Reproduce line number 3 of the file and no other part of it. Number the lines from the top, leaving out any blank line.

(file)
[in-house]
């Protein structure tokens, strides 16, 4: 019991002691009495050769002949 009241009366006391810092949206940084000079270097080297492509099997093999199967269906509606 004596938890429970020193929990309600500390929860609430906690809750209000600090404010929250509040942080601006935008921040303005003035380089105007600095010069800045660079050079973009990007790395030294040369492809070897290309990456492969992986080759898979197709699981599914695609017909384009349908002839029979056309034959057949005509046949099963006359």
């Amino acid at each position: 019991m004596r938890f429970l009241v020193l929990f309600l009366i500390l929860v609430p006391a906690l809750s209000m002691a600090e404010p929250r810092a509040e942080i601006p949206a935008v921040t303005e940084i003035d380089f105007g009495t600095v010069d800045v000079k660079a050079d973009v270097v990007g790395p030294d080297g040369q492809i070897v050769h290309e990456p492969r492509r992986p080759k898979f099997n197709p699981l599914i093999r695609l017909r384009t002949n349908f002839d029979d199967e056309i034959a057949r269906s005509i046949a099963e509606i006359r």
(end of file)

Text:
């Amino acid at each position: 019991m004596r938890f429970l009241v020193l929990f309600l009366i500390l929860v609430p006391a906690l809750s209000m002691a600090e404010p929250r810092a509040e942080i601006p949206a935008v921040t303005e940084i003035d380089f105007g009495t600095v010069d800045v000079k660079a050079d973009v270097v990007g790395p030294d080297g040369q492809i070897v050769h290309e990456p492969r492509r992986p080759k898979f099997n197709p699981l599914i093999r695609l017909r384009t002949n349908f002839d029979d199967e056309i034959a057949r269906s005509i046949a099963e509606i006359r």